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FCC Guidance?

Attorneys Don't Expect Big Shifts on Sports Betting and Marijuana Ads

Broadcast attorneys don’t expect seismic shifts in the sports betting and cannabis advertising landscapes soon, according to two virtual sessions convened Monday by the Federal Communications Bar Association. FCC guidance on whether broadcasters can advertise recreational marijuana use “would offer some great clarity,” but the likelihood of the agency issuing it while cannabis is classified as an illegal drug “is absolutely zero,” Wilkinson Barker broadcast attorney David O’Connor said. Orrick attorney Behnam Dayanim said, “It’s looking grim, at least in the immediate future” for shifts toward legalizing sports betting in states that haven’t already done so, such as Texas and California. Dayanim represents sports betting company Draft Kings.

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Many broadcast attorneys counsel their clients not to run advertising related to marijuana products even in states where they are legal because marijuana remains a Schedule One illegal drug at the federal level. Attorneys face an additional barrier in counseling broadcast clients on marijuana ads in that their codes of professional ethics often bar them from counseling clients to take illegal action, O’Connor said. Only Colorado’s bar association has issued guidance allowing attorneys to counsel clients on matters related to that state’s legalization of adult use of marijuana, O’Connor said.

Since broadcasters hold federally granted licenses, there are concerns that running the ads would leave them open to FCC enforcement, most of the panelists said. The FCC hasn’t issued guidance on the matter but also hasn’t issued warning letters or gone after licenses of broadcasters who run such ads, said Foster Garvey broadcast attorney Brad Deutsch. In addition, the FCC hasn’t seen an influx of complaints against broadcasters who carry marijuana advertisement. Deutsch has a “hunch” that the FCC will treat marijuana ads as it does indecency complaints, acting against only the most egregious violations. Gray Television Assistant General Counsel Claire Ferguson said that FCC guidance on marijuana advertising “would move the ball” on possibly allowing broadcasters to take more ads and that there is high demand among broadcasters to carry cannabis advertising.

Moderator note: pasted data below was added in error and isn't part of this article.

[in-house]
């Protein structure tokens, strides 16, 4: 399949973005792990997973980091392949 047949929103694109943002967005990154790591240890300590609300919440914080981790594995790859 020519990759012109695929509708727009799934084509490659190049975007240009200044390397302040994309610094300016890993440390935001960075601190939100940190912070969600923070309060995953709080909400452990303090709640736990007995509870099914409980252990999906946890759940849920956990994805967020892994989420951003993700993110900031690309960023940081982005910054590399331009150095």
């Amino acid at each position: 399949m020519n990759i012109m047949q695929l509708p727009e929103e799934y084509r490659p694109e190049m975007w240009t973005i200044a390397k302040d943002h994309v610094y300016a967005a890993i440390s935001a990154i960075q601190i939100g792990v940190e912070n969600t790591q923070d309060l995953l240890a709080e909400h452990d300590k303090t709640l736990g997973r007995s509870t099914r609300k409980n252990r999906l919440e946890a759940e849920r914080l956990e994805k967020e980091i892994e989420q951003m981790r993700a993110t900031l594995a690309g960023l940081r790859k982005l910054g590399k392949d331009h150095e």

Proposed reclassification of marijuana to a lower level of controlled substance (see 2309080071) could lead to guidance from the FCC, DEA and other federal agencies such as the FTC that would mitigate the risk of carrying cannabis ads, but it’s not clear how that process will play out, O’Connor said. When the DEA removed hemp from Schedule One, it issued guidance clarifying it would no longer be treated as an illegal product, O’Connor said. However, if marijuana were reclassified to a less restrictive schedule, broadcast ads for recreational use could still be hampered by Congress, Deutsch noted. Cigarettes are currently legal but broadcasters are barred from carrying ads for them, he said. “Certainly for smokeable weed, I can very much imagine that Congress would step in and fill that space and regulate it,” he said.

The 2024 Presidential election could also influence the issue, Ferguson said. Under President Donald Trump, policies discouraging federal prosecutors from pursuing marijuana prosecutions were rolled back. A second Trump administration wouldn't be seen as friendly to marijuana advertising, she said.

In states where sports betting is legal, rules about carrying sports betting advertising are less murky, panelists said. Gambling on sports is legal to some degree in 39 states, the District of Columbia and Puerto Rico, said Dayanim. Congressional or executive action to try to roll back sports gambling isn't seen as likely, said Covington broadcast attorney Gerard Waldron. FCC regulations are widely understood to prohibit sports gambling ads only in the jurisdictions where the gambling is illegal, Dayanim said.

The line between fantasy sports that involve gambling and legalized sports betting can be unclear in some states, but federal agencies such as the FTC have historically gone after only sports betting advertising that was clearly, expressly illegal at the time, said Dayanim.

Since most states have legalized sports betting, broadcasters have largely seen a falloff in sports betting ads, according to their earnings calls. Gambling companies initially made big ad pushes on broadcast stations in states that had recently legalized gambling, but they then pulled back, said Joe DiScippio, senior vice president-FCC legal & business affairs for Fox. Now, broadcasters tend to see bumps in sports gambling ads around the start of a sports season or championships, DiScippio said. Five years ago, before the U.S. Supreme Court decision Murphy v. National Collegiate Athletic Association allowed states to decide the legality of sports gambling, such revenue was “zero,” Waldron pointed out. Now “it's a steady contribution.”